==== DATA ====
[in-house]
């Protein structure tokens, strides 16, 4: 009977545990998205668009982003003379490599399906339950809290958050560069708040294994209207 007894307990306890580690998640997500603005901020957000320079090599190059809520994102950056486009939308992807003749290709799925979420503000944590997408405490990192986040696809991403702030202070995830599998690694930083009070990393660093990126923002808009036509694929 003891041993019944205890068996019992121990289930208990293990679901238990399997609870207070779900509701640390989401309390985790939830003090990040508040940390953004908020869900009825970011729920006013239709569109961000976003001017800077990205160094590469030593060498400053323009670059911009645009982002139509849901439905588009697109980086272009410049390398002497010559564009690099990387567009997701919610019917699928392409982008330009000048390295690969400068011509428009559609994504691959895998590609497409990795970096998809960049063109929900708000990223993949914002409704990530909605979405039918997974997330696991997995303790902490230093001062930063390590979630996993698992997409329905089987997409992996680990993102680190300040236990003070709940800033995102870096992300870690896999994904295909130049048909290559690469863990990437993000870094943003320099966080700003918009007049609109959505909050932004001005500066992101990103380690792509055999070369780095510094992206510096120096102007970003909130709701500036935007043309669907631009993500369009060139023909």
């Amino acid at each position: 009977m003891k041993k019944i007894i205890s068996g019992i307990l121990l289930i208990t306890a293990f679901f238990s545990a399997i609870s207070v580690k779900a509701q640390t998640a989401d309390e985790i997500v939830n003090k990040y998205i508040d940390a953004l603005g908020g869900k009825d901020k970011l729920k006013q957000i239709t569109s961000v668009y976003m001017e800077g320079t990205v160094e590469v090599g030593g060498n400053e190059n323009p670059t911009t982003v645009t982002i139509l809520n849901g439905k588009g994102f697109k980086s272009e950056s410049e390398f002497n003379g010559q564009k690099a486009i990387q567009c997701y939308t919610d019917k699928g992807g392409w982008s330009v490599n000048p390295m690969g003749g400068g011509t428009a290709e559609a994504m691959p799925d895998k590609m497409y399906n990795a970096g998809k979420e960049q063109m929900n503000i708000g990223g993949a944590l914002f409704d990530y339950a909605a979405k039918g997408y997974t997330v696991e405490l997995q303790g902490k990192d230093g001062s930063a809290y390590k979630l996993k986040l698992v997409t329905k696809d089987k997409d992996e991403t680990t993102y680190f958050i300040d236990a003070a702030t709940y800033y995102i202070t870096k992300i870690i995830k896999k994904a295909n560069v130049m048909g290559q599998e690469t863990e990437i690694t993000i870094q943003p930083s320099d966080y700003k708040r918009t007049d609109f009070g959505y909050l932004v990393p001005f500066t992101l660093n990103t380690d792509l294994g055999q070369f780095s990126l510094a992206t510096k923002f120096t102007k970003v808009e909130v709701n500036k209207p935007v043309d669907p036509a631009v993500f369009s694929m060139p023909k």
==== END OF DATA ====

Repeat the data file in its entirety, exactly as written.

[in-house]
């Protein structure tokens, strides 16, 4: 009977545990998205668009982003003379490599399906339950809290958050560069708040294994209207 007894307990306890580690998640997500603005901020957000320079090599190059809520994102950056486009939308992807003749290709799925979420503000944590997408405490990192986040696809991403702030202070995830599998690694930083009070990393660093990126923002808009036509694929 003891041993019944205890068996019992121990289930208990293990679901238990399997609870207070779900509701640390989401309390985790939830003090990040508040940390953004908020869900009825970011729920006013239709569109961000976003001017800077990205160094590469030593060498400053323009670059911009645009982002139509849901439905588009697109980086272009410049390398002497010559564009690099990387567009997701919610019917699928392409982008330009000048390295690969400068011509428009559609994504691959895998590609497409990795970096998809960049063109929900708000990223993949914002409704990530909605979405039918997974997330696991997995303790902490230093001062930063390590979630996993698992997409329905089987997409992996680990993102680190300040236990003070709940800033995102870096992300870690896999994904295909130049048909290559690469863990990437993000870094943003320099966080700003918009007049609109959505909050932004001005500066992101990103380690792509055999070369780095510094992206510096120096102007970003909130709701500036935007043309669907631009993500369009060139023909």
């Amino acid at each position: 009977m003891k041993k019944i007894i205890s068996g019992i307990l121990l289930i208990t306890a293990f679901f238990s545990a399997i609870s207070v580690k779900a509701q640390t998640a989401d309390e985790i997500v939830n003090k990040y998205i508040d940390a953004l603005g908020g869900k009825d901020k970011l729920k006013q957000i239709t569109s961000v668009y976003m001017e800077g320079t990205v160094e590469v090599g030593g060498n400053e190059n323009p670059t911009t982003v645009t982002i139509l809520n849901g439905k588009g994102f697109k980086s272009e950056s410049e390398f002497n003379g010559q564009k690099a486009i990387q567009c997701y939308t919610d019917k699928g992807g392409w982008s330009v490599n000048p390295m690969g003749g400068g011509t428009a290709e559609a994504m691959p799925d895998k590609m497409y399906n990795a970096g998809k979420e960049q063109m929900n503000i708000g990223g993949a944590l914002f409704d990530y339950a909605a979405k039918g997408y997974t997330v696991e405490l997995q303790g902490k990192d230093g001062s930063a809290y390590k979630l996993k986040l698992v997409t329905k696809d089987k997409d992996e991403t680990t993102y680190f958050i300040d236990a003070a702030t709940y800033y995102i202070t870096k992300i870690i995830k896999k994904a295909n560069v130049m048909g290559q599998e690469t863990e990437i690694t993000i870094q943003p930083s320099d966080y700003k708040r918009t007049d609109f009070g959505y909050l932004v990393p001005f500066t992101l660093n990103t380690d792509l294994g055999q070369f780095s990126l510094a992206t510096k923002f120096t102007k970003v808009e909130v709701n500036k209207p935007v043309d669907p036509a631009v993500f369009s694929m060139p023909k």